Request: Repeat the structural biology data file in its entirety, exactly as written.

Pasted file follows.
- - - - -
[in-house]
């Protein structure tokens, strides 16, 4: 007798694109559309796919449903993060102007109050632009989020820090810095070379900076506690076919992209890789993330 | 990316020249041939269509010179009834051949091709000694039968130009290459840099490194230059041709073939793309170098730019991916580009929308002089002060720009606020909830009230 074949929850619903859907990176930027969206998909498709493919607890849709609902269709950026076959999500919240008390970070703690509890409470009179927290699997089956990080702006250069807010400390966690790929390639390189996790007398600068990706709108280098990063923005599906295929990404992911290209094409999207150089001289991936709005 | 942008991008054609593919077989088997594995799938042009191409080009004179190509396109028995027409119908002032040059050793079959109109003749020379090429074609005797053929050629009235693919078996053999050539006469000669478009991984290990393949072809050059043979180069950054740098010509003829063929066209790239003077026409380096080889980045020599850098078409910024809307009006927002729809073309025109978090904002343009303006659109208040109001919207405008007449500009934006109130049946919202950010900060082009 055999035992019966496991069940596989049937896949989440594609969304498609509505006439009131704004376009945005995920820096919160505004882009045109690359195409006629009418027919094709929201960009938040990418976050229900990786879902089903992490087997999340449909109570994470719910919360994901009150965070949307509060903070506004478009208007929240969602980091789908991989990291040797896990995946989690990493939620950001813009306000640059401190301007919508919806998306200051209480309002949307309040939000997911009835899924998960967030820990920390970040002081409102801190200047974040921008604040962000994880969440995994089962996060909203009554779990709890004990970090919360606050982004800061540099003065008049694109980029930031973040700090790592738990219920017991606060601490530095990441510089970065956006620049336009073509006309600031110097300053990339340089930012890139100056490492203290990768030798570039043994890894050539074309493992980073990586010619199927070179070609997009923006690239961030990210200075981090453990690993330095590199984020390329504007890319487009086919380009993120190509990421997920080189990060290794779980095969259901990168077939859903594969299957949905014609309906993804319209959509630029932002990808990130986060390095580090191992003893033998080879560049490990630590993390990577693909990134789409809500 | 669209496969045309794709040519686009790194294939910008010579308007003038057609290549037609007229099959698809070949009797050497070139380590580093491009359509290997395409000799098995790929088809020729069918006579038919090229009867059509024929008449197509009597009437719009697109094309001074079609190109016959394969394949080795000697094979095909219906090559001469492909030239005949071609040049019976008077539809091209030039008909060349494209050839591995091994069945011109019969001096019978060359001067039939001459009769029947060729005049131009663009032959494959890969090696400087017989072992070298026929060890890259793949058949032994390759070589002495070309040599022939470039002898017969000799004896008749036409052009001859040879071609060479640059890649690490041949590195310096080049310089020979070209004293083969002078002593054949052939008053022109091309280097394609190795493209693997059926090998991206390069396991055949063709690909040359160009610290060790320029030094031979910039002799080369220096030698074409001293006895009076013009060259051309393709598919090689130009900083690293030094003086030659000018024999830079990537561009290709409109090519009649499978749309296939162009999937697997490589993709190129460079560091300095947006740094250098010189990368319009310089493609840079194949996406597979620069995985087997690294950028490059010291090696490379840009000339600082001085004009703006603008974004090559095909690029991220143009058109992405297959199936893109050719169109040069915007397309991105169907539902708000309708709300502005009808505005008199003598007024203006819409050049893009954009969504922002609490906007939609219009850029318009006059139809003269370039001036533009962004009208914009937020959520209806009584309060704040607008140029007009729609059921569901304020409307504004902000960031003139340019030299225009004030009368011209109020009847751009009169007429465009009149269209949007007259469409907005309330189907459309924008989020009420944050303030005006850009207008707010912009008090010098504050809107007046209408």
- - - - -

[in-house]
């Protein structure tokens, strides 16, 4: 007798694109559309796919449903993060102007109050632009989020820090810095070379900076506690076919992209890789993330 | 990316020249041939269509010179009834051949091709000694039968130009290459840099490194230059041709073939793309170098730019991916580009929308002089002060720009606020909830009230 074949929850619903859907990176930027969206998909498709493919607890849709609902269709950026076959999500919240008390970070703690509890409470009179927290699997089956990080702006250069807010400390966690790929390639390189996790007398600068990706709108280098990063923005599906295929990404992911290209094409999207150089001289991936709005 | 942008991008054609593919077989088997594995799938042009191409080009004179190509396109028995027409119908002032040059050793079959109109003749020379090429074609005797053929050629009235693919078996053999050539006469000669478009991984290990393949072809050059043979180069950054740098010509003829063929066209790239003077026409380096080889980045020599850098078409910024809307009006927002729809073309025109978090904002343009303006659109208040109001919207405008007449500009934006109130049946919202950010900060082009 055999035992019966496991069940596989049937896949989440594609969304498609509505006439009131704004376009945005995920820096919160505004882009045109690359195409006629009418027919094709929201960009938040990418976050229900990786879902089903992490087997999340449909109570994470719910919360994901009150965070949307509060903070506004478009208007929240969602980091789908991989990291040797896990995946989690990493939620950001813009306000640059401190301007919508919806998306200051209480309002949307309040939000997911009835899924998960967030820990920390970040002081409102801190200047974040921008604040962000994880969440995994089962996060909203009554779990709890004990970090919360606050982004800061540099003065008049694109980029930031973040700090790592738990219920017991606060601490530095990441510089970065956006620049336009073509006309600031110097300053990339340089930012890139100056490492203290990768030798570039043994890894050539074309493992980073990586010619199927070179070609997009923006690239961030990210200075981090453990690993330095590199984020390329504007890319487009086919380009993120190509990421997920080189990060290794779980095969259901990168077939859903594969299957949905014609309906993804319209959509630029932002990808990130986060390095580090191992003893033998080879560049490990630590993390990577693909990134789409809500 | 669209496969045309794709040519686009790194294939910008010579308007003038057609290549037609007229099959698809070949009797050497070139380590580093491009359509290997395409000799098995790929088809020729069918006579038919090229009867059509024929008449197509009597009437719009697109094309001074079609190109016959394969394949080795000697094979095909219906090559001469492909030239005949071609040049019976008077539809091209030039008909060349494209050839591995091994069945011109019969001096019978060359001067039939001459009769029947060729005049131009663009032959494959890969090696400087017989072992070298026929060890890259793949058949032994390759070589002495070309040599022939470039002898017969000799004896008749036409052009001859040879071609060479640059890649690490041949590195310096080049310089020979070209004293083969002078002593054949052939008053022109091309280097394609190795493209693997059926090998991206390069396991055949063709690909040359160009610290060790320029030094031979910039002799080369220096030698074409001293006895009076013009060259051309393709598919090689130009900083690293030094003086030659000018024999830079990537561009290709409109090519009649499978749309296939162009999937697997490589993709190129460079560091300095947006740094250098010189990368319009310089493609840079194949996406597979620069995985087997690294950028490059010291090696490379840009000339600082001085004009703006603008974004090559095909690029991220143009058109992405297959199936893109050719169109040069915007397309991105169907539902708000309708709300502005009808505005008199003598007024203006819409050049893009954009969504922002609490906007939609219009850029318009006059139809003269370039001036533009962004009208914009937020959520209806009584309060704040607008140029007009729609059921569901304020409307504004902000960031003139340019030299225009004030009368011209109020009847751009009169007429465009009149269209949007007259469409907005309330189907459309924008989020009420944050303030005006850009207008707010912009008090010098504050809107007046209408």